Images on television and social media of students rampaging through Santiago and Valparaiso and reports of injuries and even deaths were not what Chilean President Michelle Bachelet anticipated when she began her second, nonconsecutive term in office early last year. Elected in a landslide on a platform to institute social reforms, most of all on education, Bachelet has instead faced increasing political turbulence: The left demands rapid, far-reaching action, and the right is growing anxious about her political course. On May 6, she announced that she had asked her entire Cabinet to resign in order to breathe new life into her political agenda, including a redrafting of the constitution later this year.
It’s quite a turnaround from Bachelet’s first term, concluding in 2010, when she governed as a moderate leftist reformer. As one of Latin America’s cadre of center-left leaders coming to power in the last decade, she was able to maintain fiscal orthodoxy while strengthening Chile’s social agenda. Her four years in office were marked by robust economic growth buoyed by China’s insatiable demand for minerals, including Chile’s top export, copper, as well as significant capital inflows to expand commodities production.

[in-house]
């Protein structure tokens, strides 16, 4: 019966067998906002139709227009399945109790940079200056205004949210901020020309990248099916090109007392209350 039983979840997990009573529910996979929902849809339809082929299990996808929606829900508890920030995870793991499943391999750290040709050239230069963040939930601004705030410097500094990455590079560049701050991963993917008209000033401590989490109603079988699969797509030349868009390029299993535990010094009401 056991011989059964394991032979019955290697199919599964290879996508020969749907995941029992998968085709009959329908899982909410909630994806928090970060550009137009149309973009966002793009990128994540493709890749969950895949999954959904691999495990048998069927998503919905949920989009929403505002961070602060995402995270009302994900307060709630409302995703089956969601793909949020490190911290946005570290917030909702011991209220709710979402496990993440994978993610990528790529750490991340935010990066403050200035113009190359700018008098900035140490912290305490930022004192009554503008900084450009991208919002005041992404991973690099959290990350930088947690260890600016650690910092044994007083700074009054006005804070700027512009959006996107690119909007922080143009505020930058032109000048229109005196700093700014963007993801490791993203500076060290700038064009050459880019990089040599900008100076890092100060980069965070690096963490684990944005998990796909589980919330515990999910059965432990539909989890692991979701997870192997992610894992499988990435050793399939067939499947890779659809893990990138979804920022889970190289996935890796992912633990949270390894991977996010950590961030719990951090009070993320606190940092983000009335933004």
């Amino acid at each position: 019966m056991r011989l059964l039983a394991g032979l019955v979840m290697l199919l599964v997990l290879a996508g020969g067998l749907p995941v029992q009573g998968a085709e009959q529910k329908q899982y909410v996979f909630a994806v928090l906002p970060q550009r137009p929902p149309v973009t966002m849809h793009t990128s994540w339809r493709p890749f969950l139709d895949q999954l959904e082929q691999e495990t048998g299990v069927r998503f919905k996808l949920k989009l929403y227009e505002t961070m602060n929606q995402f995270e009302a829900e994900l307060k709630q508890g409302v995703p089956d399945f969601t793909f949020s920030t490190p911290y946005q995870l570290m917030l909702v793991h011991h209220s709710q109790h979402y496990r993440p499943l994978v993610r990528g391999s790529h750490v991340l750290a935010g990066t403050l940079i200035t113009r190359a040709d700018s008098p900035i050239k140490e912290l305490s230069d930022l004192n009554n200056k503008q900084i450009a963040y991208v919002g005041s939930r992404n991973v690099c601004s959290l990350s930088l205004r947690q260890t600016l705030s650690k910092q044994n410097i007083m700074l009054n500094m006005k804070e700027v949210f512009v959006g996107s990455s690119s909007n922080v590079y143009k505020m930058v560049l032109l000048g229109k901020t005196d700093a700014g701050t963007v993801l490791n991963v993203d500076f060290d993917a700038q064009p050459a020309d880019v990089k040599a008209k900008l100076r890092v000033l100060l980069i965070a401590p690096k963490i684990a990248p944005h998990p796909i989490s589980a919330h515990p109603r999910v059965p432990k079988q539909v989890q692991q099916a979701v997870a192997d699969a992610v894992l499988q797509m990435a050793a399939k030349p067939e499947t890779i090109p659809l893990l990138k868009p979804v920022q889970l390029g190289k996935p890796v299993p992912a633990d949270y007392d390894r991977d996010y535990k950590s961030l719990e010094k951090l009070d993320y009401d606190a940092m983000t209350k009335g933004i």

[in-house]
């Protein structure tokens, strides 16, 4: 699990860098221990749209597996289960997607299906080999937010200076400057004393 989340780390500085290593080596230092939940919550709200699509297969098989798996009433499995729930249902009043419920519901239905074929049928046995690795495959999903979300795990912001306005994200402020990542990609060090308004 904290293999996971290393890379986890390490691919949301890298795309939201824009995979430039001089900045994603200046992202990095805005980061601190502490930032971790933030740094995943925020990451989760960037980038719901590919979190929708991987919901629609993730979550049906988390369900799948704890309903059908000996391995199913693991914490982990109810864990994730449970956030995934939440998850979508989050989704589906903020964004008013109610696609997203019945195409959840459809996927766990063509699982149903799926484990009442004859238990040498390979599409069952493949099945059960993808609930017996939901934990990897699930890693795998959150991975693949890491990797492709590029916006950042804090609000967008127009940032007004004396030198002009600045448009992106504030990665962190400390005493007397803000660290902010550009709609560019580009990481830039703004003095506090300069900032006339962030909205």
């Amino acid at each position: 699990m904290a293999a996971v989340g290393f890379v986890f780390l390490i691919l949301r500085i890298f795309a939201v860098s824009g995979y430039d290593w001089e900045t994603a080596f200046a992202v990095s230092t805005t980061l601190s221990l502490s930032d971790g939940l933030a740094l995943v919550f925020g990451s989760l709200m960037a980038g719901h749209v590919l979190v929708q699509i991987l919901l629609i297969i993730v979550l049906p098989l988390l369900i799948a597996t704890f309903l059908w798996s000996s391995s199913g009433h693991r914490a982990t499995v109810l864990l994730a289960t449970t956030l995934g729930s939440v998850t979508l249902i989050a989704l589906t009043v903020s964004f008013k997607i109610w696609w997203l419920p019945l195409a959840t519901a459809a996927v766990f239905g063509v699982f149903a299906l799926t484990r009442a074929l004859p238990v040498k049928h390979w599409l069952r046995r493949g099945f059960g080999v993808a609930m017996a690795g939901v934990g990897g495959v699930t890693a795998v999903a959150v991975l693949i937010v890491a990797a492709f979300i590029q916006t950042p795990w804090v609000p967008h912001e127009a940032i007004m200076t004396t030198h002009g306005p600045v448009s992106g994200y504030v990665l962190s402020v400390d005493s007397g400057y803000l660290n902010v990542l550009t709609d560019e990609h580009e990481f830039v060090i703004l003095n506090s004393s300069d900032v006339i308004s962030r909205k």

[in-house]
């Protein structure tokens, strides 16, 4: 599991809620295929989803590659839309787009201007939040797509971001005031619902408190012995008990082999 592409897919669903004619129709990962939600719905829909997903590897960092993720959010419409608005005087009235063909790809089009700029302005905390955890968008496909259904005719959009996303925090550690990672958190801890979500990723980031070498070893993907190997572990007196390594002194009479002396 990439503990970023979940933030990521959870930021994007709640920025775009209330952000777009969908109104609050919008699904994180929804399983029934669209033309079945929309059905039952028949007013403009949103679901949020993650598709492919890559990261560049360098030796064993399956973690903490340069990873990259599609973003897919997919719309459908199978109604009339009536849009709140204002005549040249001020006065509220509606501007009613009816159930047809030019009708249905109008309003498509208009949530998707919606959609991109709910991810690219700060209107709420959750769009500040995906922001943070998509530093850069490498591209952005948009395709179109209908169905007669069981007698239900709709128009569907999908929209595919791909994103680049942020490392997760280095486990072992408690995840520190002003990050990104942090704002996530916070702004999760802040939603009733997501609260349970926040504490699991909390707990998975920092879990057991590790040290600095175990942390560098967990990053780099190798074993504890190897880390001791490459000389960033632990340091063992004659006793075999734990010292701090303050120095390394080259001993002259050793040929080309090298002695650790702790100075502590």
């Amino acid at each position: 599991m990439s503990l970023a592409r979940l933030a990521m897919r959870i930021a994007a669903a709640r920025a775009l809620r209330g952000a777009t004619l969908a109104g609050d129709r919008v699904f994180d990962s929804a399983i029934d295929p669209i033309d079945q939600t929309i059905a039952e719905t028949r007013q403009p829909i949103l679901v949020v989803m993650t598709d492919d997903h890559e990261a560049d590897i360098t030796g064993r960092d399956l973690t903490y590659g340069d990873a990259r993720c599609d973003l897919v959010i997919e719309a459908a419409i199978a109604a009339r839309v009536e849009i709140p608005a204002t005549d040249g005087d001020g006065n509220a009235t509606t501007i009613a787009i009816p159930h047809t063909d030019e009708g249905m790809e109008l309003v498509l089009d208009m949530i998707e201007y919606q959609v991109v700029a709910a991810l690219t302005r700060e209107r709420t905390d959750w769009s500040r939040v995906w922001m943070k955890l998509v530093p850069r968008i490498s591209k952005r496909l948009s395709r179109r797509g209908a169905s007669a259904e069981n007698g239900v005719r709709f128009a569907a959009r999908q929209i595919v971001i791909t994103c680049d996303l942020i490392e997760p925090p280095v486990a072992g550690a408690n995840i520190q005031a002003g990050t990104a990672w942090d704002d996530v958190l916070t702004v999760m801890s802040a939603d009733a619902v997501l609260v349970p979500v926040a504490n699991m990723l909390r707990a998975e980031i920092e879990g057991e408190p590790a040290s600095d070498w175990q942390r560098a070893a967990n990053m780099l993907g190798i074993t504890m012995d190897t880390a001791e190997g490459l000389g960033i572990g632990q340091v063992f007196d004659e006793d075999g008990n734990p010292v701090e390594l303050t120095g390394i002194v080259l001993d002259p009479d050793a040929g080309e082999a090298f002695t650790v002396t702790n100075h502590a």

Implementation of a bilateral free trade agreement with the United States was hitting its stride, with benefits being felt throughout the economy. Poverty continued to fall while the middle class continued to grow. Crime was low; Chile routinely scored better than any other Latin American nation on indicators of corruption and competitiveness; and politics were centrist and stable. When she left office five years ago, Bachelet enjoyed a sparkling approval rating over 80 percent, higher than any other previous Chilean president.